The car I drove came with a tasteful little spoiler on the edge of the trunk. I didn’t expect to like this very much (generally I find spoilers on road cars to be fairly excessive), but it was actually very slick in person.
The little deck spoiler looks really nice on this car, and very subtly enhances the aggressive look of the car. (Source: boulderscion.com)
As you can see, there’s not too much difference between this cabin and the BRZ’s–notable changes include the head unit and the HVAC switchgear. (Source: boulderscion.com)
This interior is broadly the same as the BRZ’s, so you can check out my BRZ review for an overview of what it’s like to sit in this car. But the little differences between this interior and the Subaru’s interior were surprisingly significant; in total, I ended up awarding this car an extra two points for its improved cabin. Let me explain why.
The FR-S shares many common components with the BRZ–and this is both good and bad. For instance, they both have the same fabulous steering wheel, the same expensive-feeling handbrake, the same pedalbox, which is nicely oriented for heel-toe, and the same intuitive Toyota switchgear (for turn-signals and cruise-control). On the other hand, they both share the same gear knob, which is a bit tragic–it looks and feels cheaper than it should, even on an entry-level car. Moreover, much like the BRZ, this car lacks a center armrest. I still don’t know who thought that was a good idea.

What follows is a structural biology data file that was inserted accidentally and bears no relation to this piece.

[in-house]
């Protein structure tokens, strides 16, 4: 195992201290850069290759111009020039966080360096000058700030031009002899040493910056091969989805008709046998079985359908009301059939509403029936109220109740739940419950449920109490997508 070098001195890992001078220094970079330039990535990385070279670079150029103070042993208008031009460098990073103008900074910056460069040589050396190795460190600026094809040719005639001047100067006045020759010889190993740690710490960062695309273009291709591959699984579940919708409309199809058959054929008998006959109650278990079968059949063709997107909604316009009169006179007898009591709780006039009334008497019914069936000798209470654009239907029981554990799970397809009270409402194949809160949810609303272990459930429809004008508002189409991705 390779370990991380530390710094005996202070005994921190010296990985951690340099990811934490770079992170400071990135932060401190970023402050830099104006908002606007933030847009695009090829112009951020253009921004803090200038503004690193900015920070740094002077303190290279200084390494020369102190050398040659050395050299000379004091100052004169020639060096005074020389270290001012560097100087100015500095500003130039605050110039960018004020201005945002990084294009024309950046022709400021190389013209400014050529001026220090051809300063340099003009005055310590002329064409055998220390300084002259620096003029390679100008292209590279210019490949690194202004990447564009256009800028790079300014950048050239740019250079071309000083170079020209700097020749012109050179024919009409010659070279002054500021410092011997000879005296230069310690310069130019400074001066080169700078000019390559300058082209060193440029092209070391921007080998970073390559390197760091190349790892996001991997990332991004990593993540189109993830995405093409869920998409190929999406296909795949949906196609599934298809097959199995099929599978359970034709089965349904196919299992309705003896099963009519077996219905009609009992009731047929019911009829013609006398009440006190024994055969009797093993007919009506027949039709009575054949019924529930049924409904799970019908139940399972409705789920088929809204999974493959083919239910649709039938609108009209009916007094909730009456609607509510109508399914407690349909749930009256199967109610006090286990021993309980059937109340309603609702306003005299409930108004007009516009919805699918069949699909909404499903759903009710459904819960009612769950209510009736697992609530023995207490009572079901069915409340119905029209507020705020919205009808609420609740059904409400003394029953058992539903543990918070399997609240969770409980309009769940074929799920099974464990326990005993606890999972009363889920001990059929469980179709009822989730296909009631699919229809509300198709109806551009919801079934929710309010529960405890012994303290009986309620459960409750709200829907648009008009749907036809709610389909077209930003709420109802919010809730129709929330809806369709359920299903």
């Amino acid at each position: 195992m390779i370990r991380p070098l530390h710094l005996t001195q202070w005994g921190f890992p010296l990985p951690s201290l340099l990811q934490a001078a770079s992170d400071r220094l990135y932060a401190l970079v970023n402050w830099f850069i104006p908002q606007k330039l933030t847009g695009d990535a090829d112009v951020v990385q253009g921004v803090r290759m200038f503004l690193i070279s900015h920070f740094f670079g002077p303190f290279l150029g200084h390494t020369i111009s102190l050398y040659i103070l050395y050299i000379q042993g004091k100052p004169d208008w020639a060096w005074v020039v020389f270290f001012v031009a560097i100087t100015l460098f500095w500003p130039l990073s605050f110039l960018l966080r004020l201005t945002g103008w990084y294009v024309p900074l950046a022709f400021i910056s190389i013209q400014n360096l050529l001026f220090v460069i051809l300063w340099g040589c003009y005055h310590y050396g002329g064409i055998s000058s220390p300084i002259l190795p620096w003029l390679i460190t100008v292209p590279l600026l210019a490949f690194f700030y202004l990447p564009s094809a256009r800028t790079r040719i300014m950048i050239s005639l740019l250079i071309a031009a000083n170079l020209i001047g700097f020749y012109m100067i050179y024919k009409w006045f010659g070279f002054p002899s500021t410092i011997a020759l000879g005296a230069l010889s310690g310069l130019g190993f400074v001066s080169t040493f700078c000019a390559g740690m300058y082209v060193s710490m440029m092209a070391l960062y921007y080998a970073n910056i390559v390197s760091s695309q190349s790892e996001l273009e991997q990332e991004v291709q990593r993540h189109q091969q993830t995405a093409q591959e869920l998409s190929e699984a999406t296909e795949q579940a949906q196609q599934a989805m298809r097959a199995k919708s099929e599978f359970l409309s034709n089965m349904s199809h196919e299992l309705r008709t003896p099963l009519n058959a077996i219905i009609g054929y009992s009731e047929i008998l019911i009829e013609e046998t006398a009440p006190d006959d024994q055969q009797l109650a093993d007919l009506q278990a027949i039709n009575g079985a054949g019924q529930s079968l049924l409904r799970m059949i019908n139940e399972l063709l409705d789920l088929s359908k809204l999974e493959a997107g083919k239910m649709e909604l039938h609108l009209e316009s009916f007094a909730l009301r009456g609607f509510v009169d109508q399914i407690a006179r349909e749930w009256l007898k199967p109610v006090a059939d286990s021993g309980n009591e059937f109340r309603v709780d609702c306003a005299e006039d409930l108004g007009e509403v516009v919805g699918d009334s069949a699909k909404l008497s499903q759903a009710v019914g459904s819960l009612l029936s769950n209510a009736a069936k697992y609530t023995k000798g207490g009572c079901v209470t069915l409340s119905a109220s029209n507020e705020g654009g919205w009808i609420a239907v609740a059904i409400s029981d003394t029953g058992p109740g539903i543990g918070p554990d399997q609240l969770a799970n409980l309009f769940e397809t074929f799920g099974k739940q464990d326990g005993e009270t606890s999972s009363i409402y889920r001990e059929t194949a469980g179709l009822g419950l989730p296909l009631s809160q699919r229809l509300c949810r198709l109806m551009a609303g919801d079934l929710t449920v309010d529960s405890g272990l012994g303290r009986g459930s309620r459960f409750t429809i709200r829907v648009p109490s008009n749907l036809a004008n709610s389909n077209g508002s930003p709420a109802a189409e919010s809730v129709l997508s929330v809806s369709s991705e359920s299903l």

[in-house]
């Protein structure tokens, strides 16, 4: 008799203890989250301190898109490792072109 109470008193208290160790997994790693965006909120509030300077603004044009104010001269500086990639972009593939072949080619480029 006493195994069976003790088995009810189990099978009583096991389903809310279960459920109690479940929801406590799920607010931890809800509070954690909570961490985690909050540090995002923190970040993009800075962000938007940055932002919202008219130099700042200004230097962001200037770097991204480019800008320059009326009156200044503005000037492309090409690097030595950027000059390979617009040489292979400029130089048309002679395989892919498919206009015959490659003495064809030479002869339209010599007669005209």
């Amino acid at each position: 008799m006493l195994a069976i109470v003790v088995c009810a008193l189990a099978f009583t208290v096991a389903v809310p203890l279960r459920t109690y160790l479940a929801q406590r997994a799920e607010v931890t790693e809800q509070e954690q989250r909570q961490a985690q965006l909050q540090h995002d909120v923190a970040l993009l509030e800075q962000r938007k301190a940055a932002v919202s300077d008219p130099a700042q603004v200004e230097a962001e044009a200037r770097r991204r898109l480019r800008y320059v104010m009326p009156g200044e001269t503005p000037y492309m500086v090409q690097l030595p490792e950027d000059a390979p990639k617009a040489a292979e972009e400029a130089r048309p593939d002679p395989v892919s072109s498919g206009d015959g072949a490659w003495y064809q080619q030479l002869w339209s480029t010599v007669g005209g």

What struck me as I was driving this Scion–something I forgot to mention in my BRZ review–is how small this car feels inside. It’s low to the ground, and quarters are close between driver and passenger. It’s not nearly as close as in, say, a Lotus Elise, but it is cozy in this car. When I drove the BRZ, I interpreted this feeling as “suffocating;” but, for reasons I cannot explain, I really did feel like the FR-S was a pleasantly snug fit rather than a claustrophobic little car. The two cabins really don’t differ much at all; perhaps the interior has simply grown on me.
Nice seats–I truly adore them. They are well-bolstered and hug you in the corners, but they are also remarkably comfortable.
The seats on this car are different than the ones you get in a BRZ–all-cloth, rather than Alacantara with leather bolsters. I can’t say that I minded, honestly. They hug the body quite well, and are also remarkably comfortable due to some great cushioning in the very middle of the seat. I could see taking a road trip in these seats and being perfectly happy about it [Ed.: This is based entirely on a hypothetical scenario, and I’ve only ever had 10 or 20 minutes of seat time in this car, so take this with a grain of salt].